Tour de France carries on as Bennati wins Stage 17


CASTELSARRASIN, France -- On a day when the Tour de France
got a new leader in Alberto Contador, Michael Rasmussen's mark on
cycling's premier event was all too clear -- an indelible stain.

Rasmussen, the former overall leader from Denmark, was kicked
out of the race by his own Rabobank team a day earlier. His ouster
left a pack of dispirited riders Thursday heading toward Paris,
burdened by the latest jolt to the sport.

"The morale is really down," German rider Markus Fothen said.
"Cycling is on the front page of the newspapers. The sport is
losing. At the moment it is really hard."

No rider wore the yellow jersey in the morning. By late
Thursday, it was on the shoulders of Contador, a 24-year-old
Spaniard who rides for Discovery Channel. The day's 17th stage was
won by Italy's Daniele Bennati.

Contador is three days from victory. The Tour may be years away
from recovering its dignity.

"It is bad for the Tour, the yellow jersey leaving," said
21-year-old Geraint Thomas, the Tour's youngest rider.

And even Contador came under question by one team.

"Contador's performance is suspicious -- very suspicious," AG2R
manager Vincent Lavenu said. "But we can't say anything unless
he's caught in a doping check. I don't trust this team. Maybe one
day we'll know."

After pulling on the yellow jersey, Contador said: "I am clean.
If I weren't, I wouldn't be here."

Contador is followed in the overall standings by Australia's
Cadel Evans, who is 1:53 behind. Levi Leipheimer of the United
States is third, 2:49 back.

In the space of 30 hours, from Tuesday afternoon to Wednesday
night, a 104-year-old institution was torn down.

First came the news of Alexandre Vinokourov's positive test for
a banned blood transfusion.

While the main pack was reeling from losing its most popular
rider, it was announced midway through Wednesday's stage that
Cristian Moreni tested positive for testosterone. The Italian rider
didn't deny it, and he was carted off by police.

With riders winding down late Wednesday night, it was announced
Rasmussen had been booted out.

"Too much, too much," said Fothen, who rides for Gerolsteiner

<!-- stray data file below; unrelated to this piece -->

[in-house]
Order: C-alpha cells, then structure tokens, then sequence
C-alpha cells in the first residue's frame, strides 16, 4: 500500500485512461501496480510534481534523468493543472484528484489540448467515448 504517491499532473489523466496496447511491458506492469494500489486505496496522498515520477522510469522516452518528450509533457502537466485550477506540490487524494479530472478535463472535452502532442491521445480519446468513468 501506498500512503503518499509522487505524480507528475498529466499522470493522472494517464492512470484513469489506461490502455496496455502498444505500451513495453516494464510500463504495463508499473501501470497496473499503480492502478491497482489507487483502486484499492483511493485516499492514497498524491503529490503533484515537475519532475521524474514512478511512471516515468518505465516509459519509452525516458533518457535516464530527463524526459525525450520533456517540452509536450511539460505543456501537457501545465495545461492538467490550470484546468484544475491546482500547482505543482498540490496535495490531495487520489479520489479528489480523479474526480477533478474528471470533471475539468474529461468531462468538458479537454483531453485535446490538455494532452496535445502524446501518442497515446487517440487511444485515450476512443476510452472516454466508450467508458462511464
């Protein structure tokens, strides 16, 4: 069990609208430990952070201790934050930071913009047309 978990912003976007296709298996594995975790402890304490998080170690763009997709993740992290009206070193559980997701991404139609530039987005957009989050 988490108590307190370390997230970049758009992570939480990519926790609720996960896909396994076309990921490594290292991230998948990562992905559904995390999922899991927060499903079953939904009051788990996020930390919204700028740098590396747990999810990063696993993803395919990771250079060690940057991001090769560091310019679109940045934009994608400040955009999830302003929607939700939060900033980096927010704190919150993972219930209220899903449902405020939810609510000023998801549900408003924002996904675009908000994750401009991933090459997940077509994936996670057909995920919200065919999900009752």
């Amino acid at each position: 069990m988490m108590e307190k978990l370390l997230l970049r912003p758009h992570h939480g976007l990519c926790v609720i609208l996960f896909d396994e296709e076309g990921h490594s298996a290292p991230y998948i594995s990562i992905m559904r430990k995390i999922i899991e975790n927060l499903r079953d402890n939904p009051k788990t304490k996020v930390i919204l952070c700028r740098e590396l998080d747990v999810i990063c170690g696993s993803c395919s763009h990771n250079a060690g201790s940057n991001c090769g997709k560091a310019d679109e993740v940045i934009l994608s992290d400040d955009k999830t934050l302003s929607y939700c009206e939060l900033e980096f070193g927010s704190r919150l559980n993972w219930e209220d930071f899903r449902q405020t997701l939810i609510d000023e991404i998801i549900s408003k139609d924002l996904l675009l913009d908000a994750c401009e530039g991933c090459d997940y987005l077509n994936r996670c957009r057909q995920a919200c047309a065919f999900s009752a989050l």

and finished second in Thursday's 117-mile stage from Pau to

"Every day it's new news," Fothen said. "Moreni yesterday,
Rasmussen. I'm so tired."

Finding shade by his Caisse d'Epargne team bus, sporting
director Eusebio Unzue appeared defeated. He wrung his hands
together and made a snapping sound as if something had broken
inside him.

"I'm unable to think," Unzue said, adding that he wants "to
arrive as quickly as possible in Paris."

By the roadside, homemade banners reflected the public's

"The Tour keeps its libido without EPO," read one in French,
referring to the performance-enhancing drug once at the top of the
menu for cycling cheats. Blood transfusions and testosterone have
replaced EPO.

Missed drug tests, ignored warnings, lies to teammates and
infighting between race organizers and cycling's top brass were
thrown into the Tour pot until it bubbled over.

Pat McQuaid, head of the International Cycling Union, has been
at odds with Tour owner Patrice Clerc and race director Christian
Prudhomme over why Rasmussen was racing if he had missed doping
tests. The feud dates to 2005, when Clerc said the UCI had not done
enough to combat doping.

In an interview with The Associated Press before the Tour,
Prudhomme said the UCI should have received the "Golden Ostrich"
prize for burying its head in the sand.

The bickering hardly helped a sport reeling from a succession of
doping scandals -- from the Operation Puerto investigation into
blood doping that led to Jan Ullrich and Ivan Basso being kicked
off last year's race, to 2006 winner Floyd Landis' positive doping
test after winning stage 17.

The announcement of Patrik Sinkewitz's positive test for
testosterone came July 18 -- the test was done June 8. The Danish
cycling federation announced July 19 it had sacked Rasmussen for
missing tests when it had known about it weeks ago.

"We cannot say that Rasmussen cheated, but his flippancy and
his lies on his whereabouts had become unbearable," Prudhomme said

It appeared nothing would stop Rasmussen from reaching Paris in
the yellow jersey. He told a news conference Tuesday he'd called
UCI's anti-doping manager Anne Gripper on April 2. The next day he
was informed Gripper was not in office at the time. Rasmussen
shrugged and said it was someone else.

Speaking to the AP shortly after winning Wednesday's stage
Rasmussen complained of victimization.

"Both the peloton and the public, they're just taking their
frustration out on me now," Rasmussen said.

Rasmussen said he was in Mexico in June, but a former rider,
Davide Cassani, said he'd seen him in Italy.

"There was, in his behavior, an evident intent to cheat,"
Clerc said.,

Rasmussen subsequently admitted he was in Italy, then told the
opposite to the Danish tabloid B.T.

"This is totally cuckoo," he was quoted as saying Thursday.
"I was not in Italy. Not at all."

Calls by the AP to Rasmussen's Danish and French cell phone
numbers were not immediately returned.